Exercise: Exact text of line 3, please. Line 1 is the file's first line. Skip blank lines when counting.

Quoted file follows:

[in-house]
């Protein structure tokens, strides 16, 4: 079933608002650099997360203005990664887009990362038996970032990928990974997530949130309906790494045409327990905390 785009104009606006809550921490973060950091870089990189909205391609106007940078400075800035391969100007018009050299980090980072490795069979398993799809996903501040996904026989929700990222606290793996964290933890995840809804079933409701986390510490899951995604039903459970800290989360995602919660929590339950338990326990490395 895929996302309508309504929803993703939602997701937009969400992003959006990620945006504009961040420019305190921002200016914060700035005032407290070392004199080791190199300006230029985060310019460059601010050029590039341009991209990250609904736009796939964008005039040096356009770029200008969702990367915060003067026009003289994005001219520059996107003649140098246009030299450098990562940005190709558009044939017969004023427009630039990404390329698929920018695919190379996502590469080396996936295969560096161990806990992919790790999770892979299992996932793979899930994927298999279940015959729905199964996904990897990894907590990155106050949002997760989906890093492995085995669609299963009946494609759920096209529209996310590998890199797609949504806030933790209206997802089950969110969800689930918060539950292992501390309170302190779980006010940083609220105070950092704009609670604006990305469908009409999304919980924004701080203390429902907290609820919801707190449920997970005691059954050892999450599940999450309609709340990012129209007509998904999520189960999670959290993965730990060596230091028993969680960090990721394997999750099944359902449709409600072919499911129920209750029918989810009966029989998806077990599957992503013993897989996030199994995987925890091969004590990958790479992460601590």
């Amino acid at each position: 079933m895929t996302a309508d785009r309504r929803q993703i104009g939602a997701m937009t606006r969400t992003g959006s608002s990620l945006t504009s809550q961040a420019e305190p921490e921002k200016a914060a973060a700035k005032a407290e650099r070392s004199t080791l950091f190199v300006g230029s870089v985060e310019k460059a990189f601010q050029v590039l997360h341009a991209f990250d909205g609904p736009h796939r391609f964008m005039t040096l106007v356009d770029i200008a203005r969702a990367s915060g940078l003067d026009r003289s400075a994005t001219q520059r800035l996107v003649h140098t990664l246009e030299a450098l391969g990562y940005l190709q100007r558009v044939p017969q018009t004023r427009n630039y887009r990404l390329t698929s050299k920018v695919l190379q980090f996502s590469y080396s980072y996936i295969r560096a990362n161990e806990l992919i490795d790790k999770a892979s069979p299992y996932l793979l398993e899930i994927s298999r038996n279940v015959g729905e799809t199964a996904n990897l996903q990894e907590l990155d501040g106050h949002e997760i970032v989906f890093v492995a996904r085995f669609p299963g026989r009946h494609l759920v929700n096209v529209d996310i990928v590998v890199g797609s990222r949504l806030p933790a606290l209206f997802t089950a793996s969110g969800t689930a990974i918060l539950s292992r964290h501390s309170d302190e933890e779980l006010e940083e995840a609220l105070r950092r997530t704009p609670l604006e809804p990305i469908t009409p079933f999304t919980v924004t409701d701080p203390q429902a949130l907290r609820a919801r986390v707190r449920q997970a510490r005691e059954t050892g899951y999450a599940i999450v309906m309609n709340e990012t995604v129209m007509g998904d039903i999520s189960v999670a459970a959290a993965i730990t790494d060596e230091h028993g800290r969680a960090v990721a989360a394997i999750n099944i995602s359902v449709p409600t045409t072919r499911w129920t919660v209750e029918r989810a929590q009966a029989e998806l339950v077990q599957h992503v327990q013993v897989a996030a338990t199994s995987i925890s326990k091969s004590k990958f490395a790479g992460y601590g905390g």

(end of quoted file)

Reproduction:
């Amino acid at each position: 079933m895929t996302a309508d785009r309504r929803q993703i104009g939602a997701m937009t606006r969400t992003g959006s608002s990620l945006t504009s809550q961040a420019e305190p921490e921002k200016a914060a973060a700035k005032a407290e650099r070392s004199t080791l950091f190199v300006g230029s870089v985060e310019k460059a990189f601010q050029v590039l997360h341009a991209f990250d909205g609904p736009h796939r391609f964008m005039t040096l106007v356009d770029i200008a203005r969702a990367s915060g940078l003067d026009r003289s400075a994005t001219q520059r800035l996107v003649h140098t990664l246009e030299a450098l391969g990562y940005l190709q100007r558009v044939p017969q018009t004023r427009n630039y887009r990404l390329t698929s050299k920018v695919l190379q980090f996502s590469y080396s980072y996936i295969r560096a990362n161990e806990l992919i490795d790790k999770a892979s069979p299992y996932l793979l398993e899930i994927s298999r038996n279940v015959g729905e799809t199964a996904n990897l996903q990894e907590l990155d501040g106050h949002e997760i970032v989906f890093v492995a996904r085995f669609p299963g026989r009946h494609l759920v929700n096209v529209d996310i990928v590998v890199g797609s990222r949504l806030p933790a606290l209206f997802t089950a793996s969110g969800t689930a990974i918060l539950s292992r964290h501390s309170d302190e933890e779980l006010e940083e995840a609220l105070r950092r997530t704009p609670l604006e809804p990305i469908t009409p079933f999304t919980v924004t409701d701080p203390q429902a949130l907290r609820a919801r986390v707190r449920q997970a510490r005691e059954t050892g899951y999450a599940i999450v309906m309609n709340e990012t995604v129209m007509g998904d039903i999520s189960v999670a459970a959290a993965i730990t790494d060596e230091h028993g800290r969680a960090v990721a989360a394997i999750n099944i995602s359902v449709p409600t045409t072919r499911w129920t919660v209750e029918r989810a929590q009966a029989e998806l339950v077990q599957h992503v327990q013993v897989a996030a338990t199994s995987i925890s326990k091969s004590k990958f490395a790479g992460y601590g905390g």